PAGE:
Then I went to college for theater at USC, a great program, and lived in New York for eight years. I got very comfortable waiting tables — terrible jobs but always good stories. I got hit by a cab in New York. That kind of made me unenthused. I was getting unenthused with acting, so I moved home and started doing theater here. Each year I did more and more, getting kind of lucky. I don’t take for granted what has happened, but I don’t want to do anything else. Just being all these other people, getting to live their lives, immersing myself and living through them just gives me such joy. And I love the people I meet.
TM: It is a magical world, isn’t it.
RP: It is a magical world. We get to play and playing is fun, especially when people get to play with you and audiences go along for the ride. They’re not all winners, but I seem to find something in everything I do that accomplishes what I want. Very rarely do I feel like it’s just a job.
TM: Harry Parker called you early last year and told you about “I’m Proud of You.”
RP: He said “Yeah, I’ve got this script and I think you’re right for it. He told me the role he had in mind for me was Fred Rogers. And I’m like, ‘Huh? You thought of me as Fred Rogers? I really don’t look like Fred Rogers.’ For that first reading, I remember doing a lot of research. I looked at a documentary, and there was something else I watched about Fred Rogers on YouTube or Netflix. I started picking up a lot of the nuances.
What was funny is that I realized pretty fast that was not what Harry wanted, an imitation of Fred Rogers. Once I let go of that, I realized that this show is not about Fred Rogers. It’s about the feeling that Fred Rogers conveys and gives to the world. The nuances, the beliefs, the spirituality of him, the feeling … because I think that is what it is. It’s the love, the compassion. It’s the looking for the good, not for the bad. It’s the positive, not the negative. It’s what I try to do in my life, though I don’t always succeed.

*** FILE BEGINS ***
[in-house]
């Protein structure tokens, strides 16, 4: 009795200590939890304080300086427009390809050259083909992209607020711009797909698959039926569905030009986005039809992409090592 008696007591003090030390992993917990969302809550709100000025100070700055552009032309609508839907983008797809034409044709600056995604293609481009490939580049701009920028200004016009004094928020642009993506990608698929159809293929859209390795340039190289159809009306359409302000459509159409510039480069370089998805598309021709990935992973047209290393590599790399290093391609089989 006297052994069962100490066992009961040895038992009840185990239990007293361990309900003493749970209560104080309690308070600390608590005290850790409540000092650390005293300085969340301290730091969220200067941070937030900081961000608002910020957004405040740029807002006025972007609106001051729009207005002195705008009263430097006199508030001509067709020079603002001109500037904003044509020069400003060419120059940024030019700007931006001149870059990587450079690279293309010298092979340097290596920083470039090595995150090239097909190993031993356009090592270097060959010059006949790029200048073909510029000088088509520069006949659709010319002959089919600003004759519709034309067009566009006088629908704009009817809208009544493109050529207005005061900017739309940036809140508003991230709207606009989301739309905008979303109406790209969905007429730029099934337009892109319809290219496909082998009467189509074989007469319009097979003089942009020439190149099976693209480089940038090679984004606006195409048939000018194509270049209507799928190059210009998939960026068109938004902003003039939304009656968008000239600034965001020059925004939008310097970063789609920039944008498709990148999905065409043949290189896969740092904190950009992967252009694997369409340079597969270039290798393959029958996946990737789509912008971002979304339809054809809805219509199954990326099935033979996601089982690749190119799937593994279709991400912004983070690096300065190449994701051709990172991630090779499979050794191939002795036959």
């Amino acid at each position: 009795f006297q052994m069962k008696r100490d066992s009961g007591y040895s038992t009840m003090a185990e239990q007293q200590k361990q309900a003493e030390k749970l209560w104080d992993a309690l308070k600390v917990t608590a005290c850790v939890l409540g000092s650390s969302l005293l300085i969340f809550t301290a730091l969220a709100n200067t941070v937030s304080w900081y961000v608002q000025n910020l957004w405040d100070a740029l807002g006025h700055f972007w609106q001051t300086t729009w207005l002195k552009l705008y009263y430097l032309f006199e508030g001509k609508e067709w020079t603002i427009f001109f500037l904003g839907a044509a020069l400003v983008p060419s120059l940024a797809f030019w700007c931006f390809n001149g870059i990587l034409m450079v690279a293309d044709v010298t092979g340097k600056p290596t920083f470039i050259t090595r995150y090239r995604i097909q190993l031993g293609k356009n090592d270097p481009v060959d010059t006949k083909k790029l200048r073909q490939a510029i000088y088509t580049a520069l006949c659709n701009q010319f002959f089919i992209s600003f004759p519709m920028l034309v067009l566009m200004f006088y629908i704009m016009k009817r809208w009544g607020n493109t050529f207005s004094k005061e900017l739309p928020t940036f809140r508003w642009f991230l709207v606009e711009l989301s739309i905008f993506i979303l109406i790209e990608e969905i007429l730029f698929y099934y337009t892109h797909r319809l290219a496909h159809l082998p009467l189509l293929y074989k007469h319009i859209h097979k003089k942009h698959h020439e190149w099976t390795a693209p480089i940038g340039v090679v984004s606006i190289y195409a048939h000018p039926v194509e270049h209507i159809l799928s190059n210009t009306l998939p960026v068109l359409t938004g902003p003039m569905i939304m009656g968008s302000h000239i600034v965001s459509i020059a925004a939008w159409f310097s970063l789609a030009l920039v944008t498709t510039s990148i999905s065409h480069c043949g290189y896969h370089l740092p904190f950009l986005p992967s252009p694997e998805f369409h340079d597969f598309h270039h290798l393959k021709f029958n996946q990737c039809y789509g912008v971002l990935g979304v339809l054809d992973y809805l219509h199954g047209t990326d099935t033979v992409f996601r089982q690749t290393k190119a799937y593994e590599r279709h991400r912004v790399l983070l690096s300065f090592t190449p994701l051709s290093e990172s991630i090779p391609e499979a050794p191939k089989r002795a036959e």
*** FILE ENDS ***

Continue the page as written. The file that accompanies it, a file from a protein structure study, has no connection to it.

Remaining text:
Trying to do all his mannerisms and talk like him, what would happen is the audience would then focus completely on me and the story is not about me. The story is about Tim. The focus is on him, not on me. So if I was trying to do that, everything would be upstaged. And I think Harry wanted for me to give the flavor of Mister Rogers, but once that flavor’s established, it’s not Fred Rogers up there. It’s a person with Fred Rogers’ embodiment.
TM: To hear you talk further underscores the point that it’s really not a story about the television celebrity, Fred Rogers. It’s a story about friendship. It’s a story about suffering. It’s a story about taking our masks off with one another, sharing the truth of our insides, navigating through life.
RP: It’s about how you get through life. It’s really interesting how Harry divided the play into three parts. The first part really does establish the friendship, the connection. But then in the other two parts, you really don’t see Fred as much. You see his influence on Tim and what his friendship did for Tim. Which I find fascinating.
TM: Exactly. So what do you hope an audience will take away from the play? Do you think in those terms?
RP: Yeah. I hope the audience leaves the theater realizing that people are people, that everybody goes through the same stuff. I think the differences that are surface are completely surface. I think we all have the same “inners,” the same fears, the same family stuff. As I say in the show, we all have our dark nights, battling our demons, or we should because that’s what makes us human. Otherwise we would be lions doing what lions do and giraffes doing what giraffes do and monkeys doing what monkeys do. But we think. We touch. We have feelings and I would hope people would leave this realizing that other people are our neighbors. … And to be kinder.
TM: That’s just such a great message.
“I’m Proud of You” at Circle Theatre in Fort Worth, Oct. 26-Nov. 18. For more information and to purchase tickets, visit this link: https://bit.ly/3toZbZ0
To read this week’s Fort Worth Star-Telegram feature on Tim and the play, visit this link. https://bit.ly/45BuzRi
To purchase Tim’s memoir, “I’m Proud of You,” or any of his books, visit: https://amzn.to/3tVoAH0